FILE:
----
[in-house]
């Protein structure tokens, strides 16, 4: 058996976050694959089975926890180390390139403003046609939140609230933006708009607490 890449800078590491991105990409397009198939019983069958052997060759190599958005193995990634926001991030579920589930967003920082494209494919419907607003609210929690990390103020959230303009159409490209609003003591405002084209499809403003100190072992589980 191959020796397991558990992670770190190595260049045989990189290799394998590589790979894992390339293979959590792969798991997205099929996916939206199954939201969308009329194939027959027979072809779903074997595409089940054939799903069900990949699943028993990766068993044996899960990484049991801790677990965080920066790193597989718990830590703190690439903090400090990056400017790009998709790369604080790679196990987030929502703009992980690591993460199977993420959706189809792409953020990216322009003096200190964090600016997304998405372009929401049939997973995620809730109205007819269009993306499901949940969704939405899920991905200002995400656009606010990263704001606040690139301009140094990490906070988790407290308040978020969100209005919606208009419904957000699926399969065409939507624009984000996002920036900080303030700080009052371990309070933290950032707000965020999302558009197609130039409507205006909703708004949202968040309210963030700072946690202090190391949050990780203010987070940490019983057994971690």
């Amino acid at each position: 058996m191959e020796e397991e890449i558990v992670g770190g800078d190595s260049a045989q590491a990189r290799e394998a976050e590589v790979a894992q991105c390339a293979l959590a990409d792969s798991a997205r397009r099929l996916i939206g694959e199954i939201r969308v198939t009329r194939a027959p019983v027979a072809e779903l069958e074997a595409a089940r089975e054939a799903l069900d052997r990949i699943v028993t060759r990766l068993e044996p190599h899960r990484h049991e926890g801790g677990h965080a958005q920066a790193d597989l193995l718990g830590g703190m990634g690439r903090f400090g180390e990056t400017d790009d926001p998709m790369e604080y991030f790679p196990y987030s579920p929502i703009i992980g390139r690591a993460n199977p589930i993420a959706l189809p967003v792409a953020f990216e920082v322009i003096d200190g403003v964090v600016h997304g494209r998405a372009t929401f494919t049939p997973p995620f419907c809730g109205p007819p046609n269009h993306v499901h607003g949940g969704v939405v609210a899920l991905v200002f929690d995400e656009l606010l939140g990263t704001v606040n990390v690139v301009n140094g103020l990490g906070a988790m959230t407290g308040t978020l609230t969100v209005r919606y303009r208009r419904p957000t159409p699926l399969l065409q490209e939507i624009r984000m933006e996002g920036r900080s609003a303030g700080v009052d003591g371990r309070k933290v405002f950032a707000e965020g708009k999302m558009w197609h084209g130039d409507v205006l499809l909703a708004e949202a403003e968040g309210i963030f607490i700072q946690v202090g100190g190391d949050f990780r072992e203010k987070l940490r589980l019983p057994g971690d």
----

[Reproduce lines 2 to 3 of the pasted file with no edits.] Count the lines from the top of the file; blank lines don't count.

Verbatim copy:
């Protein structure tokens, strides 16, 4: 058996976050694959089975926890180390390139403003046609939140609230933006708009607490 890449800078590491991105990409397009198939019983069958052997060759190599958005193995990634926001991030579920589930967003920082494209494919419907607003609210929690990390103020959230303009159409490209609003003591405002084209499809403003100190072992589980 191959020796397991558990992670770190190595260049045989990189290799394998590589790979894992390339293979959590792969798991997205099929996916939206199954939201969308009329194939027959027979072809779903074997595409089940054939799903069900990949699943028993990766068993044996899960990484049991801790677990965080920066790193597989718990830590703190690439903090400090990056400017790009998709790369604080790679196990987030929502703009992980690591993460199977993420959706189809792409953020990216322009003096200190964090600016997304998405372009929401049939997973995620809730109205007819269009993306499901949940969704939405899920991905200002995400656009606010990263704001606040690139301009140094990490906070988790407290308040978020969100209005919606208009419904957000699926399969065409939507624009984000996002920036900080303030700080009052371990309070933290950032707000965020999302558009197609130039409507205006909703708004949202968040309210963030700072946690202090190391949050990780203010987070940490019983057994971690």
């Amino acid at each position: 058996m191959e020796e397991e890449i558990v992670g770190g800078d190595s260049a045989q590491a990189r290799e394998a976050e590589v790979a894992q991105c390339a293979l959590a990409d792969s798991a997205r397009r099929l996916i939206g694959e199954i939201r969308v198939t009329r194939a027959p019983v027979a072809e779903l069958e074997a595409a089940r089975e054939a799903l069900d052997r990949i699943v028993t060759r990766l068993e044996p190599h899960r990484h049991e926890g801790g677990h965080a958005q920066a790193d597989l193995l718990g830590g703190m990634g690439r903090f400090g180390e990056t400017d790009d926001p998709m790369e604080y991030f790679p196990y987030s579920p929502i703009i992980g390139r690591a993460n199977p589930i993420a959706l189809p967003v792409a953020f990216e920082v322009i003096d200190g403003v964090v600016h997304g494209r998405a372009t929401f494919t049939p997973p995620f419907c809730g109205p007819p046609n269009h993306v499901h607003g949940g969704v939405v609210a899920l991905v200002f929690d995400e656009l606010l939140g990263t704001v606040n990390v690139v301009n140094g103020l990490g906070a988790m959230t407290g308040t978020l609230t969100v209005r919606y303009r208009r419904p957000t159409p699926l399969l065409q490209e939507i624009r984000m933006e996002g920036r900080s609003a303030g700080v009052d003591g371990r309070k933290v405002f950032a707000e965020g708009k999302m558009w197609h084209g130039d409507v205006l499809l909703a708004e949202a403003e968040g309210i963030f607490i700072q946690v202090g100190g190391d949050f990780r072992e203010k987070l940490r589980l019983p057994g971690d």